Monday, January 12, 2009

Tit for Tat

OK. Punching someone just because they hit you is not good. This isn't just me speaking as a (more or less) pacifist. Preemption is an even more dangerous game, as we have found with our Mesopotamian excursion. News this past week makes me think that we earthlings still haven't figured these things out.

In the midst of renewed fighting between Israel and Hamas in the Gaza Strip, a report was released detailing Israeli pleas in the first part of 2008 to launch strategic strikes against Iran's nuclear facilities. The US government refused to go along with the plan, thankfully. I don't think that this news piece is getting enough play. It is pretty darn important.

Tehran makes no secret of its wish to see Israel dissolved - we know this. I make no excuses for the last 29 years of Iranian history. But if we are to figure out how to make progress toward peace in the Middle East and beyond, we're going to have to look at the reasoning behind the rhetoric. Iran is calling for action against Israel, who is calling for action against Iran. It's not like Tel Aviv is just thinking about doing something drastic - their attack plans are drawn up and they have asked Washington for flyover privileges in Iraq.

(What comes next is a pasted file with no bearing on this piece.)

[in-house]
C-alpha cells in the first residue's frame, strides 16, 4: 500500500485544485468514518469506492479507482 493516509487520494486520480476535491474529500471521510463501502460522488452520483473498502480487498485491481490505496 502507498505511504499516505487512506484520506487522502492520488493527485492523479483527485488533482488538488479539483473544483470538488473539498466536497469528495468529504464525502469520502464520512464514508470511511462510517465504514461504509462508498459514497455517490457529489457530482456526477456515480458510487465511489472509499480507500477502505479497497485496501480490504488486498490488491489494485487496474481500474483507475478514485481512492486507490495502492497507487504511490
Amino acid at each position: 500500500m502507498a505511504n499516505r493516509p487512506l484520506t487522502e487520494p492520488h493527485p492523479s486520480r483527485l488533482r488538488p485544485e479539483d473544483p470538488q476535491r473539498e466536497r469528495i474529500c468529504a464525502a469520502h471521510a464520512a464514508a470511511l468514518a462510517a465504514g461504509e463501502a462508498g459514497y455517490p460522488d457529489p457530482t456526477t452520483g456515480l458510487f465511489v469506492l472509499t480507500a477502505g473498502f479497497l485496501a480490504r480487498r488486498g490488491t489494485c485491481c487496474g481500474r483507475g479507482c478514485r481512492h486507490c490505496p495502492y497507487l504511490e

I'm not going to get involved in arguing about who threatened who first, or in what context such a thing would have happened, but when I see our Congressional leadership and other elected officials repeatedly stressing Israel's right to defend itself, why is there no recognition of the abject fear than many Iranians have of Tel Aviv? Does a right of self-defense not extend to states that far east?

I'll caveat everything that I've said here by noting that my studies are in democratization and religious/political identity. I have precious little coursework or reading background in security strategy and preemption theory. I am, however, a historian at heart, and I see our policymakers giving the historical record either too much or too little weight. Let's have some more conversation about his, shall we?

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